COLORADO SPRINGS, Colo. —As she stood on the 18th green drenched in champagne, holding a trophy and wearing a mile-wide smile, there was no doubt about it: So Yeon Ryu is the brightest star on a South Korean golf roster that has more than its share of them.
The 21-year-old won the U.S. Women's Open on Monday, first with a birdie on No. 18 that tied her Korean rival, Hee Kyung Seo, then with a shotmaking clinic over a three-hole playoff to beat Seo by three shots.
It was the latest — and most emphatic — statement about the pecking order of women's golf in South Korea, where the sport's stars turn into the country's icons and Se Ri Pak is already a legend at age 33.
"When I was started golf, Se Ri Pak won the U.S. Women's Open tournament, so this tournament is really special for me," Ryu said.
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Starting on the 16th hole, Ryu played the three-hole playoff in 2-under par, all but sealing it when she hit three perfect shots to the green on the par-5 17th and made the putt for a birdie while Seo drove into a bunker and had to scramble for bogey.
For good measure, Ryu hit her approach on 18 to four feet for another birdie, which sparked a champagne-spraying celebration on the 18th green. Pak was among the South Korean contingent that ran out to douse Ryu in her glow-in-the-dark orange shirt and cap.
Great as the moment was, it was the birdie Ryu made on 18 about an hour earlier that was the defining moment of the tournament.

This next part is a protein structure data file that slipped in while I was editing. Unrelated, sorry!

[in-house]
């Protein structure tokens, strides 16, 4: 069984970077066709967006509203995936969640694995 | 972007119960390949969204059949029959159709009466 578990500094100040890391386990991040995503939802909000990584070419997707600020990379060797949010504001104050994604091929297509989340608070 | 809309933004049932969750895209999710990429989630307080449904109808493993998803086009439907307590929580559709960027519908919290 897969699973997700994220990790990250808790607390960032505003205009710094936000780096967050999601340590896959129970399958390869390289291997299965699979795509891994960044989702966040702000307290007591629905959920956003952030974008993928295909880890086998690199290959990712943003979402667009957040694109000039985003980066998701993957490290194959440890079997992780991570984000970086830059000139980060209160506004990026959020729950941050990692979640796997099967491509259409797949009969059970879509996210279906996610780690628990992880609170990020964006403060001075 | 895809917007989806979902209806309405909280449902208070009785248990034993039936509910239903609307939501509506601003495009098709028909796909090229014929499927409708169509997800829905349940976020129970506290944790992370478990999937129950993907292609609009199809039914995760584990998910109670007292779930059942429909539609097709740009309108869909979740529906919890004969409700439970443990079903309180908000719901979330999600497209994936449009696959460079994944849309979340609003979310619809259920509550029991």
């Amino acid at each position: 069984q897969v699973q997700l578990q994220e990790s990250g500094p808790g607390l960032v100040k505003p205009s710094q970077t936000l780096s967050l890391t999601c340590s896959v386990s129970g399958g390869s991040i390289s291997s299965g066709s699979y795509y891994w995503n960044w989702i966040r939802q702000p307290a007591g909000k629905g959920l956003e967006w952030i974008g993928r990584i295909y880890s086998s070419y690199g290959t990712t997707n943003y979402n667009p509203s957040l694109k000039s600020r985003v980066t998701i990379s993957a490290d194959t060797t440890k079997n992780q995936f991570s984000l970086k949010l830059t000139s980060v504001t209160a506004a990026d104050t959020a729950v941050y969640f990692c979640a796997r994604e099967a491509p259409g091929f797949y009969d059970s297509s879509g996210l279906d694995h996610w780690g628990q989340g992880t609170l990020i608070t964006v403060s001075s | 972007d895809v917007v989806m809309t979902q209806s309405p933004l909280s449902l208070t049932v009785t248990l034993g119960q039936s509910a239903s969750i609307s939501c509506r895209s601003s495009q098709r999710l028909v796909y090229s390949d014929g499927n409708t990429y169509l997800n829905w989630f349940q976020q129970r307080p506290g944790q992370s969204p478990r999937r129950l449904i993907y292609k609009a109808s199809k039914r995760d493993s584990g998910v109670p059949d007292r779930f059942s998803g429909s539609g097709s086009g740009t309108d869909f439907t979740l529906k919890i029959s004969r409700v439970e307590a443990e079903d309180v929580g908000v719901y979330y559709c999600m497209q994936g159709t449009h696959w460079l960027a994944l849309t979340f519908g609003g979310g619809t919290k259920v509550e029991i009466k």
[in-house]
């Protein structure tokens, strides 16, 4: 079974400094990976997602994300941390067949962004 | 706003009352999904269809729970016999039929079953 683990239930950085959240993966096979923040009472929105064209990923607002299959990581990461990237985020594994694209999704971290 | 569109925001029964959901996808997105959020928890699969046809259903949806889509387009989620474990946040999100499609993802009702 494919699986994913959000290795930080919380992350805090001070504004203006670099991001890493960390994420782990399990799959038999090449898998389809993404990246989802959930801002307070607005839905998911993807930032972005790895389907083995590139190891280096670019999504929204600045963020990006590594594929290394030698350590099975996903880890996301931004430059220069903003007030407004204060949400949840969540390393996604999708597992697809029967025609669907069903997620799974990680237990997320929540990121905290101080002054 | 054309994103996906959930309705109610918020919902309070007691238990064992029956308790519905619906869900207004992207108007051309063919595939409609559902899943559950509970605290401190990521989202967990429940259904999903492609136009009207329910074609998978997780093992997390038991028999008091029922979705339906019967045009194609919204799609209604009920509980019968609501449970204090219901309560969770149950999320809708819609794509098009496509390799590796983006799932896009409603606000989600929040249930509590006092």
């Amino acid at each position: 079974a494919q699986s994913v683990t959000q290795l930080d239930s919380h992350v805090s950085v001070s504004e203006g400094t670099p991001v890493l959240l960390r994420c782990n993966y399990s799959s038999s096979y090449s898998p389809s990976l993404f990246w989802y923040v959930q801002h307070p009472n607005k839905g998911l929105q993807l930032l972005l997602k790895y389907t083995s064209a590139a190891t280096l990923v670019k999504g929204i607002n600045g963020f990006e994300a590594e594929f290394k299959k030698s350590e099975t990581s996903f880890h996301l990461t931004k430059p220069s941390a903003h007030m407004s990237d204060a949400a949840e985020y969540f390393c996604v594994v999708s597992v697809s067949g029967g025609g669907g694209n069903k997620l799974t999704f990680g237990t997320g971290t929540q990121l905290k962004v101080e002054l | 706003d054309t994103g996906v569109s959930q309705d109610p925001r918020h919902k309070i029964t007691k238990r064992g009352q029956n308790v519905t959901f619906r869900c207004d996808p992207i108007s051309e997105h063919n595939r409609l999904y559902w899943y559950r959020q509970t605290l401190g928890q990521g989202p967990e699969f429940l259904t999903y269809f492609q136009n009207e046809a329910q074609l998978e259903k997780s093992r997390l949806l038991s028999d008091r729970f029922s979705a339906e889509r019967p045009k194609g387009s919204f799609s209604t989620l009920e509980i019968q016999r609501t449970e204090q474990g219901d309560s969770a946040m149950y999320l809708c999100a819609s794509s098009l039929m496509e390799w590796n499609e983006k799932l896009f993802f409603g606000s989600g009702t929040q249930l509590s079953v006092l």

Trailing by one to an opponent who had closed out her round before darkness stopped play the previous night, Ryu stood behind her ball in the fairway, plumbed her 6-iron to her nose, then closed one eye to take dead aim at the 170-yard shot. She drew the shot uphill, over the lake and landed the ball six feet from the hole. Moments later, she slammed the putt home to pull into a tie. She ended up with two birdies in the span of an hour on a hole that yielded only 28 over five days.
Certainly nobody can ever say Ryu backed into this title, won on a 7,000-yard Broadmoor course that got hit by storms every day, turning it into a test of endurance and patience for some players and a sporadic series of starts and stops for others.
"It's never over 'til it's over, especially in these things," Cristie Kerr said. "People really want it, and that was a gutsy putt."
Ryu, who planned on finishing school back home before going to LPGA qualifying school, will cash a $585,000 winner's check and have a ticket to join the American tour at her leisure.
This is Ryu's first major and her first LPGA victory. She joins Pak (1998), Birdie Kim (2005), Inbee Park (2008) and Eun Hee Ji (2009) on the list of South Korean U.S. Open champions. She now holds the lead in the much-watched contest to supplant Pak as the country's greatest player, though it figures this race — like the tournament they just finished — will be a marathon. Ryu is 21 and Seo just turned 25.